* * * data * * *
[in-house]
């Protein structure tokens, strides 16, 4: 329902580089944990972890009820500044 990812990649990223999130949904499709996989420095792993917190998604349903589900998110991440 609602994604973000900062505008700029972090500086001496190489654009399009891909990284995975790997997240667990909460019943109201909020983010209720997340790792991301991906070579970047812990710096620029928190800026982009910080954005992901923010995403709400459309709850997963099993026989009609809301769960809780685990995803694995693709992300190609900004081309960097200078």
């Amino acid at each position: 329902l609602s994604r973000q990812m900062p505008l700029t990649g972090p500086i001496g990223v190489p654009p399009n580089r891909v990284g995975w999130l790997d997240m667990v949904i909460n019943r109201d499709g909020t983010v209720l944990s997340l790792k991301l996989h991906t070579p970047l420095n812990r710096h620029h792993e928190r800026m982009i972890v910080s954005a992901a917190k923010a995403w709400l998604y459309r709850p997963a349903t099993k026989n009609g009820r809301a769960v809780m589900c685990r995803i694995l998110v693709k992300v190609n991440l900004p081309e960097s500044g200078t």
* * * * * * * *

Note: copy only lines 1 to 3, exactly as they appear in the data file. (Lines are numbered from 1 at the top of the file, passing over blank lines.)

[in-house]
């Protein structure tokens, strides 16, 4: 329902580089944990972890009820500044 990812990649990223999130949904499709996989420095792993917190998604349903589900998110991440 609602994604973000900062505008700029972090500086001496190489654009399009891909990284995975790997997240667990909460019943109201909020983010209720997340790792991301991906070579970047812990710096620029928190800026982009910080954005992901923010995403709400459309709850997963099993026989009609809301769960809780685990995803694995693709992300190609900004081309960097200078």
């Amino acid at each position: 329902l609602s994604r973000q990812m900062p505008l700029t990649g972090p500086i001496g990223v190489p654009p399009n580089r891909v990284g995975w999130l790997d997240m667990v949904i909460n019943r109201d499709g909020t983010v209720l944990s997340l790792k991301l996989h991906t070579p970047l420095n812990r710096h620029h792993e928190r800026m982009i972890v910080s954005a992901a917190k923010a995403w709400l998604y459309r709850p997963a349903t099993k026989n009609g009820r809301a769960v809780m589900c685990r995803i694995l998110v693709k992300v190609n991440l900004p081309e960097s500044g200078t």